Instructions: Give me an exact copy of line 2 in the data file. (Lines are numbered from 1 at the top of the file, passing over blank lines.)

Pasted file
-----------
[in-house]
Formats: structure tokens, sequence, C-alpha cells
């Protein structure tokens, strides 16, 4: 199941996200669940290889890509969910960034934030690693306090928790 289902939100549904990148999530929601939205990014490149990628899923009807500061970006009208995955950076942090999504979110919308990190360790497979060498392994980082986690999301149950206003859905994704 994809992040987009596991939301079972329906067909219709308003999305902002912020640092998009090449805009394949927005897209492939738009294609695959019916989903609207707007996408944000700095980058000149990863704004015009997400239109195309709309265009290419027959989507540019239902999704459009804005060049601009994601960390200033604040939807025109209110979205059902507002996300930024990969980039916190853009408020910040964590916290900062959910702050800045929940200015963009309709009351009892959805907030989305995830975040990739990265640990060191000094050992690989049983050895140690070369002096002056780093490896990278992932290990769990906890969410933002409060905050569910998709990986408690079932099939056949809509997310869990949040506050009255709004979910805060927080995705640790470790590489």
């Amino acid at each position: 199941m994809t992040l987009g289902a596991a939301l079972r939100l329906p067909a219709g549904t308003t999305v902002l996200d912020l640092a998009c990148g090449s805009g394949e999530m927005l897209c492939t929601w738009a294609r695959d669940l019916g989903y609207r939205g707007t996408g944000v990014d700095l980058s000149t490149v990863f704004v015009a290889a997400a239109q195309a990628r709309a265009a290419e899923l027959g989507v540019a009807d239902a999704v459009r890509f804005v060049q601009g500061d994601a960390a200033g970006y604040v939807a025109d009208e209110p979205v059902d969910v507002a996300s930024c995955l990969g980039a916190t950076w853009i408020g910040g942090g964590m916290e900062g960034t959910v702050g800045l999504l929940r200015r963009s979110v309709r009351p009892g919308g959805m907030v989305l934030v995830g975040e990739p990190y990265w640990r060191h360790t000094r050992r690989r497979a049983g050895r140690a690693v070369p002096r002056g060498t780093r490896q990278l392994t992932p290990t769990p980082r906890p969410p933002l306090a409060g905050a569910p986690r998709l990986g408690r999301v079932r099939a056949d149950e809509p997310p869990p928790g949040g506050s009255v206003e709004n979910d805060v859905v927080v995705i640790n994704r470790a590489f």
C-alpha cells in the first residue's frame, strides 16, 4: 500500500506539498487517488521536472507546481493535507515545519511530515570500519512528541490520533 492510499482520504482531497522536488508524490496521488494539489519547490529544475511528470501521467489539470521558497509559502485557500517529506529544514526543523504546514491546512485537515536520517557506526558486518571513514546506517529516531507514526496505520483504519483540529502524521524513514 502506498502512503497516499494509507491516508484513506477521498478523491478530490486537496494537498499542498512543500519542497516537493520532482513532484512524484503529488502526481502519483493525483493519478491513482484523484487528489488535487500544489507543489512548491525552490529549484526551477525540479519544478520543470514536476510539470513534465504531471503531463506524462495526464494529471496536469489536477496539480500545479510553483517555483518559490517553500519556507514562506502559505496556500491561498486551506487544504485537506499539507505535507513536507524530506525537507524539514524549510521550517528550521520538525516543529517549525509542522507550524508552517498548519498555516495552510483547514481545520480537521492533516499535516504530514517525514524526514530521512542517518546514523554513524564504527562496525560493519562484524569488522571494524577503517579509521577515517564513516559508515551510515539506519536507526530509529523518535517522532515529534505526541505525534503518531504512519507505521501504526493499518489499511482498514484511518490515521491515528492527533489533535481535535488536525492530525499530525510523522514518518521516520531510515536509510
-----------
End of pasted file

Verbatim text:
Formats: structure tokens, sequence, C-alpha cells